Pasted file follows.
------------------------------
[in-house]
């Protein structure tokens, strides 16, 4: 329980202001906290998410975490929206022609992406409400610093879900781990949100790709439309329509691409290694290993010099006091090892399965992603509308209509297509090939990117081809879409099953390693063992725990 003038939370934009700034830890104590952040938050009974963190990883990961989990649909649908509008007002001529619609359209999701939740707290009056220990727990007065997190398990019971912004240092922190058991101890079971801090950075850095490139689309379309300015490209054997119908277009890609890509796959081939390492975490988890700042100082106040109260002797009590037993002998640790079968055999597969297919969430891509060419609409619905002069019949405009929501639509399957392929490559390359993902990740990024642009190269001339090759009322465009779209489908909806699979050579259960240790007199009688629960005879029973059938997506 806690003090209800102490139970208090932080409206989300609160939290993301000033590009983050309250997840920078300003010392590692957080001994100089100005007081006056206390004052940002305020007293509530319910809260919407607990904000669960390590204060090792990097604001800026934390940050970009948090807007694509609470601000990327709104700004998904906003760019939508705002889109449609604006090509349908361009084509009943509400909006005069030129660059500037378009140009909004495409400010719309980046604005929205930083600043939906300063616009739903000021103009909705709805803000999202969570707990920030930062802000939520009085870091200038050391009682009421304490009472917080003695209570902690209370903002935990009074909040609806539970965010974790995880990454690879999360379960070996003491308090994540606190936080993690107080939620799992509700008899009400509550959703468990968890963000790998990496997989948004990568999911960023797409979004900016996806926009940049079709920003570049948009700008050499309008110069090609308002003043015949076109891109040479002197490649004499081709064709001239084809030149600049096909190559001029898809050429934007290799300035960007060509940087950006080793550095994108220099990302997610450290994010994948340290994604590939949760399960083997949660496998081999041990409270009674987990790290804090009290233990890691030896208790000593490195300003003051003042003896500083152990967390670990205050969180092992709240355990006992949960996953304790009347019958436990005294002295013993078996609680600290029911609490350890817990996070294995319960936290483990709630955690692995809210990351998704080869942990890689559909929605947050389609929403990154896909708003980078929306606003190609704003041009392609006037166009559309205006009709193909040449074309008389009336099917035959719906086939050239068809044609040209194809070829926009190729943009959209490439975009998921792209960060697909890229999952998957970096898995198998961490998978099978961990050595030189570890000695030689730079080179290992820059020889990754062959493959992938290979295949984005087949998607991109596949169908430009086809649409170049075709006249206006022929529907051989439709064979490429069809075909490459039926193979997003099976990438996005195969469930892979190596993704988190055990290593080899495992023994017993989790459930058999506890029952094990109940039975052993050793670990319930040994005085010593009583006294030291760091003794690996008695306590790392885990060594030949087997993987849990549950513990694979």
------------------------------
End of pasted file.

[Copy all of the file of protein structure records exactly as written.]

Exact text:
[in-house]
């Protein structure tokens, strides 16, 4: 329980202001906290998410975490929206022609992406409400610093879900781990949100790709439309329509691409290694290993010099006091090892399965992603509308209509297509090939990117081809879409099953390693063992725990 003038939370934009700034830890104590952040938050009974963190990883990961989990649909649908509008007002001529619609359209999701939740707290009056220990727990007065997190398990019971912004240092922190058991101890079971801090950075850095490139689309379309300015490209054997119908277009890609890509796959081939390492975490988890700042100082106040109260002797009590037993002998640790079968055999597969297919969430891509060419609409619905002069019949405009929501639509399957392929490559390359993902990740990024642009190269001339090759009322465009779209489908909806699979050579259960240790007199009688629960005879029973059938997506 806690003090209800102490139970208090932080409206989300609160939290993301000033590009983050309250997840920078300003010392590692957080001994100089100005007081006056206390004052940002305020007293509530319910809260919407607990904000669960390590204060090792990097604001800026934390940050970009948090807007694509609470601000990327709104700004998904906003760019939508705002889109449609604006090509349908361009084509009943509400909006005069030129660059500037378009140009909004495409400010719309980046604005929205930083600043939906300063616009739903000021103009909705709805803000999202969570707990920030930062802000939520009085870091200038050391009682009421304490009472917080003695209570902690209370903002935990009074909040609806539970965010974790995880990454690879999360379960070996003491308090994540606190936080993690107080939620799992509700008899009400509550959703468990968890963000790998990496997989948004990568999911960023797409979004900016996806926009940049079709920003570049948009700008050499309008110069090609308002003043015949076109891109040479002197490649004499081709064709001239084809030149600049096909190559001029898809050429934007290799300035960007060509940087950006080793550095994108220099990302997610450290994010994948340290994604590939949760399960083997949660496998081999041990409270009674987990790290804090009290233990890691030896208790000593490195300003003051003042003896500083152990967390670990205050969180092992709240355990006992949960996953304790009347019958436990005294002295013993078996609680600290029911609490350890817990996070294995319960936290483990709630955690692995809210990351998704080869942990890689559909929605947050389609929403990154896909708003980078929306606003190609704003041009392609006037166009559309205006009709193909040449074309008389009336099917035959719906086939050239068809044609040209194809070829926009190729943009959209490439975009998921792209960060697909890229999952998957970096898995198998961490998978099978961990050595030189570890000695030689730079080179290992820059020889990754062959493959992938290979295949984005087949998607991109596949169908430009086809649409170049075709006249206006022929529907051989439709064979490429069809075909490459039926193979997003099976990438996005195969469930892979190596993704988190055990290593080899495992023994017993989790459930058999506890029952094990109940039975052993050793670990319930040994005085010593009583006294030291760091003794690996008695306590790392885990060594030949087997993987849990549950513990694979």